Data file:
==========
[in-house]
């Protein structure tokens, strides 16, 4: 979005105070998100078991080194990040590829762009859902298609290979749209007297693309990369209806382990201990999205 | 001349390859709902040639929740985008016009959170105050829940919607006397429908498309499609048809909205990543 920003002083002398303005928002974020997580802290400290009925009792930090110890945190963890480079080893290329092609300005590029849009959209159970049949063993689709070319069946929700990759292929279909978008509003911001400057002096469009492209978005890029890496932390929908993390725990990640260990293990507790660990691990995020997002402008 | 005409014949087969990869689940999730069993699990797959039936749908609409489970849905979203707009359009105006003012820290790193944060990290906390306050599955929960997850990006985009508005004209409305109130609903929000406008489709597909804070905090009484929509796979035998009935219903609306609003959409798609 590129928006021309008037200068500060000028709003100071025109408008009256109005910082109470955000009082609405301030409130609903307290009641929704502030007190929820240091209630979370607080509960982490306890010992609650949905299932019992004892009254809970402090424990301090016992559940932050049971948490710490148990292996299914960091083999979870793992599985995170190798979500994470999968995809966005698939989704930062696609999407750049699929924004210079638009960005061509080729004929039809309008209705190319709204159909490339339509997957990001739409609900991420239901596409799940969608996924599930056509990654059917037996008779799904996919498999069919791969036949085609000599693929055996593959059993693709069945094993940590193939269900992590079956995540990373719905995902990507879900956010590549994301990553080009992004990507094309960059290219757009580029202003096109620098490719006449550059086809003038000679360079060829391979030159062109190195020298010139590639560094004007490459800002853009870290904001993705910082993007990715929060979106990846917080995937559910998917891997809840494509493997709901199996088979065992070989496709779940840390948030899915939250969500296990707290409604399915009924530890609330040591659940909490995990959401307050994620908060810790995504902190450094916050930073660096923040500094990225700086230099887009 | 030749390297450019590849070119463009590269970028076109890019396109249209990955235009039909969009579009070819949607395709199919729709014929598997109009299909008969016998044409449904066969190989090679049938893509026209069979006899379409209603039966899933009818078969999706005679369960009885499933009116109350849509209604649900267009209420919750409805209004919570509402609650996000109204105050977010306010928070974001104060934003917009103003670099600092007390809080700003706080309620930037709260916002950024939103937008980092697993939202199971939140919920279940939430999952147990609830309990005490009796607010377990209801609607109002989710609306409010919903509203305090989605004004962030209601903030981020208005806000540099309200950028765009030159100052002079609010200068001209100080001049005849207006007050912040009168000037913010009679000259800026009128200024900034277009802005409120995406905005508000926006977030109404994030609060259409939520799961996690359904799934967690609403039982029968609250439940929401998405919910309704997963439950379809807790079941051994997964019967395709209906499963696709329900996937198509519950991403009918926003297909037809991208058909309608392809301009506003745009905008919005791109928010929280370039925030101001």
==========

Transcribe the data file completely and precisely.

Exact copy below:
[in-house]
């Protein structure tokens, strides 16, 4: 979005105070998100078991080194990040590829762009859902298609290979749209007297693309990369209806382990201990999205 | 001349390859709902040639929740985008016009959170105050829940919607006397429908498309499609048809909205990543 920003002083002398303005928002974020997580802290400290009925009792930090110890945190963890480079080893290329092609300005590029849009959209159970049949063993689709070319069946929700990759292929279909978008509003911001400057002096469009492209978005890029890496932390929908993390725990990640260990293990507790660990691990995020997002402008 | 005409014949087969990869689940999730069993699990797959039936749908609409489970849905979203707009359009105006003012820290790193944060990290906390306050599955929960997850990006985009508005004209409305109130609903929000406008489709597909804070905090009484929509796979035998009935219903609306609003959409798609 590129928006021309008037200068500060000028709003100071025109408008009256109005910082109470955000009082609405301030409130609903307290009641929704502030007190929820240091209630979370607080509960982490306890010992609650949905299932019992004892009254809970402090424990301090016992559940932050049971948490710490148990292996299914960091083999979870793992599985995170190798979500994470999968995809966005698939989704930062696609999407750049699929924004210079638009960005061509080729004929039809309008209705190319709204159909490339339509997957990001739409609900991420239901596409799940969608996924599930056509990654059917037996008779799904996919498999069919791969036949085609000599693929055996593959059993693709069945094993940590193939269900992590079956995540990373719905995902990507879900956010590549994301990553080009992004990507094309960059290219757009580029202003096109620098490719006449550059086809003038000679360079060829391979030159062109190195020298010139590639560094004007490459800002853009870290904001993705910082993007990715929060979106990846917080995937559910998917891997809840494509493997709901199996088979065992070989496709779940840390948030899915939250969500296990707290409604399915009924530890609330040591659940909490995990959401307050994620908060810790995504902190450094916050930073660096923040500094990225700086230099887009 | 030749390297450019590849070119463009590269970028076109890019396109249209990955235009039909969009579009070819949607395709199919729709014929598997109009299909008969016998044409449904066969190989090679049938893509026209069979006899379409209603039966899933009818078969999706005679369960009885499933009116109350849509209604649900267009209420919750409805209004919570509402609650996000109204105050977010306010928070974001104060934003917009103003670099600092007390809080700003706080309620930037709260916002950024939103937008980092697993939202199971939140919920279940939430999952147990609830309990005490009796607010377990209801609607109002989710609306409010919903509203305090989605004004962030209601903030981020208005806000540099309200950028765009030159100052002079609010200068001209100080001049005849207006007050912040009168000037913010009679000259800026009128200024900034277009802005409120995406905005508000926006977030109404994030609060259409939520799961996690359904799934967690609403039982029968609250439940929401998405919910309704997963439950379809807790079941051994997964019967395709209906499963696709329900996937198509519950991403009918926003297909037809991208058909309608392809301009506003745009905008919005791109928010929280370039925030101001």